Denver Wants to Take Control of Gentrification’s Impact on Schools

Denver Wants to Take Control of Gentrification’s Impact on Schools

Six-month study to look at changing demographics, housing patterns. 

Bryant-Webster Elementary School in Denver. (Credit: Jeffrey Beall)

Denver’s gentrification is old, albeit ongoing, news. But with the city’s changes trickling down to the public school system, a new 42-member committee has some questions about diversity and school consolidation. The committee is called the Strengthening Neighborhoods Initiative, and it was created by the Denver school district in March, Denver Patch reports. Its first meeting was held Monday, and there are eight meetings on the books through 2017.

According to the district, the committee’s tasks will include:

  • Reviewing changing demographics and housing patterns and their effect on schools.
  • Making recommendations on policies around boundaries, choice, enrollment and academic programs to drive greater socio-economic integration.
  • Considering how to think about school choice and consolidation in the face of sharp declines in the number of school-aged children in gentrifying neighborhoods.

The group is made up of former school board members, Denver city staffers and the executive director of the Denver Housing Authority, among others, according to Colorado Chalkbeat (A full list of members is available here). The district has already taken several steps to increase integration in local schools, but it’s seen mixed results.

“One was the creation of several enrollment zones, which are essentially bigger school boundaries,” according to the site. “Students are asked to choose one of several schools within the boundary instead of being assigned to the school closest to where they live.”

Increasing the stock of affordable housing citywide — with an eye toward gentrification — has been a key policy objective in Denver for several years. But housing patterns with a long history of perpetuating segregation still exist, and that’s made school integration, even with wider boundaries, difficult in some areas. One example: the West Denver middle school enrollment zone, where, according to another Chalkbeat post, just 2 percent of students are white.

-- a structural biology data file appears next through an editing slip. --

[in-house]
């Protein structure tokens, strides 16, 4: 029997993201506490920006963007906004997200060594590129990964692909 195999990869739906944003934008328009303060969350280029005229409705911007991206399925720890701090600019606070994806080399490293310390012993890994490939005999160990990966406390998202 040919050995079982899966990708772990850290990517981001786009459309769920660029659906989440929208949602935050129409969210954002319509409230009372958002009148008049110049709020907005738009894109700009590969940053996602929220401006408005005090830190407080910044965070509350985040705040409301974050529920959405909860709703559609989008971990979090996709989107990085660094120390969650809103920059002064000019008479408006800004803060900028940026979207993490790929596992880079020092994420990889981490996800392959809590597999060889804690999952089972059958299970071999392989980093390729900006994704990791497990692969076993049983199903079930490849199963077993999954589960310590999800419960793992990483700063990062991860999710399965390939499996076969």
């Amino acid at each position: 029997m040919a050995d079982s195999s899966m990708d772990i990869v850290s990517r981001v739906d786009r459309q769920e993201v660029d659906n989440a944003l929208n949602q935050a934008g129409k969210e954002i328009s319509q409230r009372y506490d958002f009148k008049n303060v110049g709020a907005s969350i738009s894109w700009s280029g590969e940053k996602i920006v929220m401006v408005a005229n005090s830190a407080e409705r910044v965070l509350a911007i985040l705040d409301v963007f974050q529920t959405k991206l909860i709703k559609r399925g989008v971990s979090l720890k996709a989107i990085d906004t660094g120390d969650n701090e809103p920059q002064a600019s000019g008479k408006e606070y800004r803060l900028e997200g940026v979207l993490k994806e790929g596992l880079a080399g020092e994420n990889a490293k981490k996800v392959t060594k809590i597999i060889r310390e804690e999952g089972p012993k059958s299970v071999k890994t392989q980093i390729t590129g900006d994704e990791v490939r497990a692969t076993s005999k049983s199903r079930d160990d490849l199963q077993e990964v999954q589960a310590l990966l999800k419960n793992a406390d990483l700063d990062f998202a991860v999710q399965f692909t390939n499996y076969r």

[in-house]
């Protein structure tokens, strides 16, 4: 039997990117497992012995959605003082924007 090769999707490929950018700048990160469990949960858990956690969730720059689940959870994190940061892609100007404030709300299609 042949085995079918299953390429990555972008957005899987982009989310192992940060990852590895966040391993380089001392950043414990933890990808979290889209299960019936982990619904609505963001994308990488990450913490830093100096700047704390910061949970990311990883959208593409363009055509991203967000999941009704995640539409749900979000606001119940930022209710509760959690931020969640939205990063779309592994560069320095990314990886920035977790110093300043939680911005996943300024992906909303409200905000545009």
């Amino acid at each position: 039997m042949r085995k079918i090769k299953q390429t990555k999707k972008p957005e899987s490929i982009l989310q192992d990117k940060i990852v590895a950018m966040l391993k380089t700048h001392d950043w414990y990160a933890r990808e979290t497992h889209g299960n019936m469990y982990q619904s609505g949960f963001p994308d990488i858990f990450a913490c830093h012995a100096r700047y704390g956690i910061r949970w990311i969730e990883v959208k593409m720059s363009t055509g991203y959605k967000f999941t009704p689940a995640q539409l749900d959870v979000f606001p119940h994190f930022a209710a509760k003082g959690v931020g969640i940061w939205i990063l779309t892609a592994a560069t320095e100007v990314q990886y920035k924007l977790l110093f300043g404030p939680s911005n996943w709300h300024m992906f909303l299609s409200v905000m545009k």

“We all had high hopes for using the zones, particularly in middle schools, to better balance, better integrate our schools,” School Board member Happy Haynes said last year, the site reports. “What isn’t within our power is the makeup of the neighborhood…. And so we’re struggling with how much effect we’ve actually had using the best strategies that we can.”

Desegregation has proven benefits for all students, but it’s rare that a school district “accidentally” desegregates — though that happened to some extent in Chicago (partly due to gentrification), Next City wrote in 2014. Often, when school desegregation becomes policy, old lines of race and class spark controversy — particularly among the whiter, wealthier demographic — as Nikole Hannah-Jones covered in her 2015 story for This American Life. It’s likely that Denver will need something more than boundary-widening. Hopefully the committee’s recommendations will have stronger teeth.

Rachel Dovey is an award-winning freelance writer and former USC Annenberg fellow living at the northern tip of California’s Bay Area. She writes about infrastructure, water and climate change and has been published by Bust, Wired, Paste, SF Weekly, the East Bay Express and the North Bay Bohemian.

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Tags: gentrificationpublic schoolsracedenver

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